Society of St. Vincent de Paul

Pictured: Vincentians at the St. Joseph Church Food pantry in Shreveport.

Continually Serving the Poor in the Diocese of Shreveport

by Kelly Phelan Powell

In 1833, French physician, lawyer, author and professor Frédéric Ozanam was moved to establish an organization to help the destitute people living in the slums of Paris. This group of seven men, which Ozanam specified “should neither be a political party, nor a school, nor a brotherhood…but profoundly Catholic at the same time as being secular” aimed to serve the poor in the tradition of St. Vincent de Paul, whom they took as their patron. To Ozanam, it was of the utmost importance that this charity should be carried out with humility, discretion, tact and respect for a person’s dignity, for to him faith without charity had no meaning.

One hundred and seventy-nine years later, the Society of St. Vincent de Paul totals some 900,000 in 131 countries on five continents. In the U.S. alone, membership numbers more than 60,000. In 2010, the Society of St. Vincent de Paul in the U.S. performed more than 648,000 visits to people in their homes; served more than 14 million people in need; and provided more than $595 million in tangible and in-kind services.

Many of these extraordinary efforts are taking place right here in the Diocese of Shreveport, and that’s one reason Bishop Michael Duca has declared September the Month of the Society of St. Vincent de Paul. In addition to recognizing the hard work and commitment of Society members (also called “Vincentians”), the month’s activities will raise awareness of the needs of the poor and educate the faithful about the history of the Society as well as its current mission and role in the Church as a lay vocation.

“It’s part of a national effort to raise awareness of what we do…and the needs of the poor right here in our diocese,” said Brian Burgess, president of the Society of St. Vincent de Paul for the Diocese of Shreveport. Burgess has been involved with the Society for about 12 years now, and this year, in addition to his duties as president, he’s in charge of organizing the Friends of the Poor Walk at 9 a.m. on Sept. 29 on Arthur Ray Teague Parkway in Bossier City.

The Friends of the Poor Walk began nationally in 2008 to celebrate the 175th anniversary of the Society of St. Vincent de Paul. The money raised by the walk funds a number of different aspects of the Society’s work, such as housing assistance, disaster relief, job training and placement, food pantries and dining halls, clothing, transportation and utility costs, care for the elderly and medicine. All of the proceeds stay within the conference where the money is raised – in this case, the Diocese of Shreveport. Burgess said 50 to 70 walkers from about six different conferences participated in last year’s walk, which raised approximately $5,000. Those interested in walking can contact Burgess at or 318-780-7755.

The St. Vincent de Paul Pharmacy provides free prescriptions for those in need.

Dotye Sue Stanford, the outgoing diocesan president of the Society of St. Vincent de Paul, said the faithful in this diocese are particularly committed to the Vincentian order. With 23 conferences out of 39 churches, “we have the most conferences, percentage-wise, of any diocese in the United States,” she said. And all the conferences share resources so that collectively, they can make the biggest possible impact.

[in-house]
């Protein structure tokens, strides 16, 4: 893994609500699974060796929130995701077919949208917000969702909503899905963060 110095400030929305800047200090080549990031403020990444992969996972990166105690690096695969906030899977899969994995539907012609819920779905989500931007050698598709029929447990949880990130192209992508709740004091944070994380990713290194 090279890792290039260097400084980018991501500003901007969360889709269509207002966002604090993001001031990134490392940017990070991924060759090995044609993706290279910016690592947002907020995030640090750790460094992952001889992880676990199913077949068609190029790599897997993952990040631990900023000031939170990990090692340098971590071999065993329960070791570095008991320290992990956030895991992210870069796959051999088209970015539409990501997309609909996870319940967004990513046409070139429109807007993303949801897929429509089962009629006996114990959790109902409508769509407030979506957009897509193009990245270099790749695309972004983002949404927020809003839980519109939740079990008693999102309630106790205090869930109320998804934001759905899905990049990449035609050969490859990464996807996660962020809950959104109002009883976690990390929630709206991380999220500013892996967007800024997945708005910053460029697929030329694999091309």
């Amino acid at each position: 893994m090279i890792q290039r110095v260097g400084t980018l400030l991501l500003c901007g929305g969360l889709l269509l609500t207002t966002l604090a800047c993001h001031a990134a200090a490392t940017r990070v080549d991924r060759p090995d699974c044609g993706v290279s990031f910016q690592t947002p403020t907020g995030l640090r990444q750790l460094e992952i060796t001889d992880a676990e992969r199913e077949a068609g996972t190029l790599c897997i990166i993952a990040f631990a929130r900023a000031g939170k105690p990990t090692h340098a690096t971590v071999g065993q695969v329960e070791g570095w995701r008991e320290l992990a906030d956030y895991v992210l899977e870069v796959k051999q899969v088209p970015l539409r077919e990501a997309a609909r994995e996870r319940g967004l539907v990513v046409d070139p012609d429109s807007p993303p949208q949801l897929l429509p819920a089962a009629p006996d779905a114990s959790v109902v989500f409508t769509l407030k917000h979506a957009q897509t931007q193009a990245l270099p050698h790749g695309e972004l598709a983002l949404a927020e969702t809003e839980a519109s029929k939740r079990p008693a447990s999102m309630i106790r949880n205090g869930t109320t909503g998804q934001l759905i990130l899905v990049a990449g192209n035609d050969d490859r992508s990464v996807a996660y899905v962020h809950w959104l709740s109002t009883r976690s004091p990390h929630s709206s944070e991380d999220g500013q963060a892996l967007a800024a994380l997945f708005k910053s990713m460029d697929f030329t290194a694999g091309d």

But having so many conferences within a single diocese means that in this area, the needs of the poor are immense. Every person, no matter what his or her financial circumstances may be, is able to contribute. Asked what the Society’s greatest needs are at this time, Burgess answered, “We need prayers, first of all. We need members and funds. This is a ministry that’s challenging, but it’s very rewarding.”

Burgess said the Society of St. Vincent de Paul focuses on its members’ spiritual growth, and one of the ways they accomplish that is through person-to-person visits with those in need. St. Vincent de Paul himself said, “It is our vocation…to set people’s hearts ablaze, to do what the Son of God did, to set it aflame with his love. It is not enough for me to love God if my neighbor does not love him. I must love my neighbor as the image of God and the object of his love…I must act in such a way that people love their Creator and each other in mutual charity for the love of God who loved them so much that he delivered up his own Son to death for them.”
However, home visits are not the only way to serve in the Society of St. Vincent de Paul, Burgess said. They need people to answer the hotline and work in the food pantries, as well as other duties. And the activities associated with the Month of the Society of St. Vincent de Paul need volunteers as well.

At 3 p.m. on Sept. 9 at St. Thomas Aquinas Church in Ruston, Msgr. Earl Provenza will celebrate a special Mass on the Feast Day of Blessed Frédéric Ozanam.

At 6 p.m. on Sept. 20 at Jesus the Good Shepherd Church in Monroe, there will be a Poor Man’s Supper benefitting the St. Vincent de Paul Community Pharmacy, the only free pharmacy north of Alexandria and east of Shreveport. It serves about 3600 patients in 22 parishes. For more information contact JoAnn Crone at 318-381-9670.

At 5:45 p.m. on Sept. 27, St. Joseph Church in Shreveport will celebrate the Feast Day of St. Vincent de Paul with a Mass and a potluck supper afterward in the Family Life Center.

The Friends of the Poor Walk raises money for local SVdp Counsels.

From 9 to 11 a.m. on Sept. 29 on Arthur Ray Teague Parkway in Bossier City, the Friends of the Poor Walk will take place. The walk will begin at the main pavilion next to the boat launch, just south of the Shreveport-Barksdale Bridge. For more information about donations, pledges and individual and corporate sponsorships, visit

Sept. 30 will be Society of St. Vincent de Paul Sunday at all parishes in the Diocese of Shreveport. Members will be on hand to accept donations, and all the money received will remain in the conference in which it is collected (if a parish does not have a conference, the money will go to the diocesan council).

While the tireless efforts of the Vincentians have achieved a great deal, the poor in our region still need so much. Together, we, the faithful can meet their needs if we continue to contribute generously of our prayers, our time and our resources.